zip stuff eats the first item yielded, so it is not a good idea as well.
You can only detect if a generator has an item yielding by getting and keeping it until needed. The following class will help you to do so.
If needed, it gets an item from the iterator and keeps it.
If asked for emptyness (
if myiterwatch: ...), it tries to get and returns if it could get one.
If asked for the next item, it will return the retrieved one or a new one.
def __init__(self, it):
self.iter = iter(it)
self._pending = 
if not self._pending:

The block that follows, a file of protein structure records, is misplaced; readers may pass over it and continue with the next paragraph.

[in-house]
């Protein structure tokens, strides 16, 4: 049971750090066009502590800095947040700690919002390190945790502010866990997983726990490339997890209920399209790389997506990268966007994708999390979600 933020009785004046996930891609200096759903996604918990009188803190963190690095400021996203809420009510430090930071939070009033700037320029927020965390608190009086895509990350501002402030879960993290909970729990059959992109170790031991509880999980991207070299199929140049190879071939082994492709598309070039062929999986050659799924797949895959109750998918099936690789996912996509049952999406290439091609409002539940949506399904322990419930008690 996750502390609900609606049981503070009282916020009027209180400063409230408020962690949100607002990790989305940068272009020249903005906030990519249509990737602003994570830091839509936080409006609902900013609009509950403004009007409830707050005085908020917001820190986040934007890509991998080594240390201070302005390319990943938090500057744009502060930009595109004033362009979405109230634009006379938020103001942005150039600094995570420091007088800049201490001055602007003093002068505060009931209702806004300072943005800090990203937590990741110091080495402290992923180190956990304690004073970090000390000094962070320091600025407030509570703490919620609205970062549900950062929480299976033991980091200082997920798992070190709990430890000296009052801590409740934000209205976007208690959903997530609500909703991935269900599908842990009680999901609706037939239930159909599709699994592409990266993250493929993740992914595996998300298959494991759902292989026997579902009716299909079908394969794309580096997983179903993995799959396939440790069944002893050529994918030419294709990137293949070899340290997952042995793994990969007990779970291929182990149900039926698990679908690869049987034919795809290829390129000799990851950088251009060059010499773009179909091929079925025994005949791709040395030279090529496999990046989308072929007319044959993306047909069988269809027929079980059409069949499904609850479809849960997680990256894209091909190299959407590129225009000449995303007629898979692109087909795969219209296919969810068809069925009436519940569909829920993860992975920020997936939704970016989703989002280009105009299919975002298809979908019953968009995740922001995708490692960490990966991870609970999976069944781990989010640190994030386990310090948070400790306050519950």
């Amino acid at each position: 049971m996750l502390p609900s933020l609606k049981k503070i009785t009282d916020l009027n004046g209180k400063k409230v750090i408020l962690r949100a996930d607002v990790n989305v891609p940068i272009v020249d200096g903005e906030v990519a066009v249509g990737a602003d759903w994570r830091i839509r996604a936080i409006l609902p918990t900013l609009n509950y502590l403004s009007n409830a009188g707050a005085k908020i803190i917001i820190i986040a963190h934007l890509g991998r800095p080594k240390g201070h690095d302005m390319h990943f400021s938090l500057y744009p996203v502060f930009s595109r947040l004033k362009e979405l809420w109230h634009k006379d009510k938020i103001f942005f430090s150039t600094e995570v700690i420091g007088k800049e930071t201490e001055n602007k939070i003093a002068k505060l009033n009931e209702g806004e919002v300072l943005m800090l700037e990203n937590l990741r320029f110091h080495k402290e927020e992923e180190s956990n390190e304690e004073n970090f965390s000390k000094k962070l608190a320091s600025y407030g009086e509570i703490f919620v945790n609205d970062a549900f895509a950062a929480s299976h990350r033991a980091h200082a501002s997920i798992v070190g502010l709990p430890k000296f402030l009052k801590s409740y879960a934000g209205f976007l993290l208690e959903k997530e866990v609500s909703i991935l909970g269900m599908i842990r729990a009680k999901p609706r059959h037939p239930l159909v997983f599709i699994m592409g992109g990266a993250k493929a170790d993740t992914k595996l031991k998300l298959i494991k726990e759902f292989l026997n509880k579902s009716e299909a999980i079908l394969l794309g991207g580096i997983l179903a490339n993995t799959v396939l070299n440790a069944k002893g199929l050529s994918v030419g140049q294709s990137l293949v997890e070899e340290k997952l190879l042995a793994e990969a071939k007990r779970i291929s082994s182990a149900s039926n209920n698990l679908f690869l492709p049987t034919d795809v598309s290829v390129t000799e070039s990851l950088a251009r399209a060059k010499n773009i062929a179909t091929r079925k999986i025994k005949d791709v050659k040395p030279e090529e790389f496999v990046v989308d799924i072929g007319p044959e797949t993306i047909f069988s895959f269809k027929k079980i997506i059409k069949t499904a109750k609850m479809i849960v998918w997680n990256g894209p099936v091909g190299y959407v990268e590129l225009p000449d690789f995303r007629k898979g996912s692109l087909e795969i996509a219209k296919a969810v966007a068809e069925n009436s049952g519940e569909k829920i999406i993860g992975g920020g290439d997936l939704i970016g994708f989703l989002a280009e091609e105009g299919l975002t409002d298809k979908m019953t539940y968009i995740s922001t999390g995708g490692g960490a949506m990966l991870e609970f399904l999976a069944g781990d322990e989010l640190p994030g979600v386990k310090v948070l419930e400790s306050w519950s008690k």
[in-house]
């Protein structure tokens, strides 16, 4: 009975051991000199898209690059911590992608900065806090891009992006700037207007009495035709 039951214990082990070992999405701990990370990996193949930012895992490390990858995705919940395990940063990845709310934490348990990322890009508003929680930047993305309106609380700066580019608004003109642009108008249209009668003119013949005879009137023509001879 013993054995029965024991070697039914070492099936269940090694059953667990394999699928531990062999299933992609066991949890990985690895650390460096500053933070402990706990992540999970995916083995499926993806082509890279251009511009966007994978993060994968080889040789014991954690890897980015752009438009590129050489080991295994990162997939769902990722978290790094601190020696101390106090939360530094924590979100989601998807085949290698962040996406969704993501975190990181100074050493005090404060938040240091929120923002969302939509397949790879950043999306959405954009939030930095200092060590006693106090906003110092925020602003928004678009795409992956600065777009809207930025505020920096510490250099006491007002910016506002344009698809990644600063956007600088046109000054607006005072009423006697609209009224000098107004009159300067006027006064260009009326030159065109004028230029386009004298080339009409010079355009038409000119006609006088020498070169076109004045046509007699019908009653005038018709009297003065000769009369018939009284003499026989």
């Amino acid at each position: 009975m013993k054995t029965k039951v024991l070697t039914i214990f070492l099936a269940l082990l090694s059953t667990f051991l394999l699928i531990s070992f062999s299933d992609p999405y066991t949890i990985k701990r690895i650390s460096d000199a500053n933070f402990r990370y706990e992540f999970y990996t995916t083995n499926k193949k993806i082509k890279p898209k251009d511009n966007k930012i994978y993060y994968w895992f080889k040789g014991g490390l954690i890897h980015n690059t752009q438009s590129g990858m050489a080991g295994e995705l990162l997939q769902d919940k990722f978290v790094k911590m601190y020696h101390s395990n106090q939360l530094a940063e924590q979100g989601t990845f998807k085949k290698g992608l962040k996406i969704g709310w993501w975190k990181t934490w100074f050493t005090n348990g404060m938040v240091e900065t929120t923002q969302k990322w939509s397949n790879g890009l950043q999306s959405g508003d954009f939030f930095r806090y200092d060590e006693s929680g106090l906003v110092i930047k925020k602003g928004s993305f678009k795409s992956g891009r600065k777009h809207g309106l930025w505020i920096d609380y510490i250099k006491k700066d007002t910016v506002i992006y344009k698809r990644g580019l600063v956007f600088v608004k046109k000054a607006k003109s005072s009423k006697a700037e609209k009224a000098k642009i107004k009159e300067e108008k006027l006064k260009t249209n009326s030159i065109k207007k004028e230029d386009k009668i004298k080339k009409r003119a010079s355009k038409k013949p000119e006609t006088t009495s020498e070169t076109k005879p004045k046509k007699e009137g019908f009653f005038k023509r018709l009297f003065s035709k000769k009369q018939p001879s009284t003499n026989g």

# will raise StopIteration if exhausted
pass # swallow this
__next__ = next # for Py3
def __iter__(self): return self
# returns True if we have data.
return not not self.pending
# or maybe bool(self.pending)
__bool__ = __nonzero__ # for Py3
This solves the problem in a very generic way. If you have an iterator which you just want to test, you can use
guard = object()
result = return_generator()
if next(result, guard) is not guard:
print 'Yes, the generator did generate something!'
next(a, b) returns
b if iterator
a is exhausted. So if it returns the guard in our case, it didn't generate something, otherwise it did.
zip() approach is perfectly valid as well...